Because people with a disability, 45% who live at or below the poverty line, just have a spare twenty grand lying around. Of course hospital with its high flying lawyers don’t have this problem. So usually what happens is everything stops there. Deaf person gets nothing. Hospital gets away with virtual blue murder. Replace hospital with any similar organisation, like a Council for example, and you can write this example in exactly the same way and it will be just as relevant.
I know this for a fact. I worked for a council out the very East of Melbourne and tried to get them to the table for discrimination, victimisation and bullying. I complained to state Equal Opportunity and the council simply refused to come to the table. Next step court. With all the risks and stresses that would have involved I simply dropped it. It is just too hard. But this is what we were served up when the DDA was passed 25 years ago.
Then we have the standing joke which is Unjustifiable Hardship. An organisation simply needs to say that they cannot afford it and usually they get off scot free. “I need interpreters” The response can legally be “Love to but sorry I cant pay cos I cant afford it.”
You mark my word any number of organisations hide behind this loop hole in the law. Sure you can take them to court and get them to justify that they cannot pay but who can afford that? There is the likelihood, and it has happened often, that the courts simply side with the organisation or person claiming hardship. Ok, I know there have been some wins but the risks are enormous and most people with a disability do not have the resources or wherewithal to be able to take things all the way to court.
Put simply, the DDA offers virtually no protection, whatsoever, to people with a disability.
And then we have this absurd loophole in the law where multi-billion dollar companies can claim exemption to discrimination. They can ask for exemptions to modifying buildings because they need more time to plan or get a budget together for it. They can ask for exemptions to having to provide interpreters or captioning because they are in “establishment stages.” and so on. The sky is the limit really for what they can claim exemptions for.
So as a consequence, for example, multi billion dollar media companies have a five year exemption from having to meet captioning requirements for new digital television stations. Why? I have no idea. It’s all about protecting business it seems. People with a disability, well, they have waited this long a few more years will not hurt will it? (Please note the dripping sarcasm.)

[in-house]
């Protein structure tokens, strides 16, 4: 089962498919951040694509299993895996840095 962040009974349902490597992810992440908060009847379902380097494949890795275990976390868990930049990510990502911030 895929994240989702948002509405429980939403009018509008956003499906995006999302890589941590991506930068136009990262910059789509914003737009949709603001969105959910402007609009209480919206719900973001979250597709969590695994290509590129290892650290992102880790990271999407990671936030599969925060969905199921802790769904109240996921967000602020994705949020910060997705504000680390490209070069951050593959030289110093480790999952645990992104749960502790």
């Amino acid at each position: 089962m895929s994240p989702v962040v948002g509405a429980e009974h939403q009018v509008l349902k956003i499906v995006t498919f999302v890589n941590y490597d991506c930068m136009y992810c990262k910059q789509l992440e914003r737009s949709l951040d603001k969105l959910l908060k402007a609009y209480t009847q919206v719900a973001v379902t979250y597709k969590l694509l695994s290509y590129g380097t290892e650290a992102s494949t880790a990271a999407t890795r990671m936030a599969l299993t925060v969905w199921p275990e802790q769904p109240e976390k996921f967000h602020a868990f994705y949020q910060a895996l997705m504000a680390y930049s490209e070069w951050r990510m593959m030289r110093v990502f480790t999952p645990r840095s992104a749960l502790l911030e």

But this is Australia today. Take away the NDIS and what have we?
- 45% of people with a disability live at or below the poverty line.
- A system where access can be whatever a person deems it to be, even just providing someone to write notes for a person. And then they can claim, if they want, unjustifiable hardship cos they have no money to pay for the note takers.
- A system where only 53% of people with a disability are actually employed. Worse than such economic giants like Mexico or Greece.
- A system where an accessible tram stop can be serviced by an inaccessible tram because the Government is just very slowly replacing old trams with accessible ones.
- A system where only two people in a wheelchair can fly on a plane at any one time.
- A system where someone as famous as Kurt Fearnley actually crawled through an airline terminal rather than be humiliated by being pushed around in an ancient push chair.
And this is Australia. One of the richest countries in the world, the land of the fair go. Meanwhile politicians are getting $275 a night to stay at their wife’s house.
This is Australia’s shame. Join me in another minutes silence to mourn the continued existence of the DDA and the total lack of willingness of anyone in power to reform it.
And finally – This is what our DDA delivers ….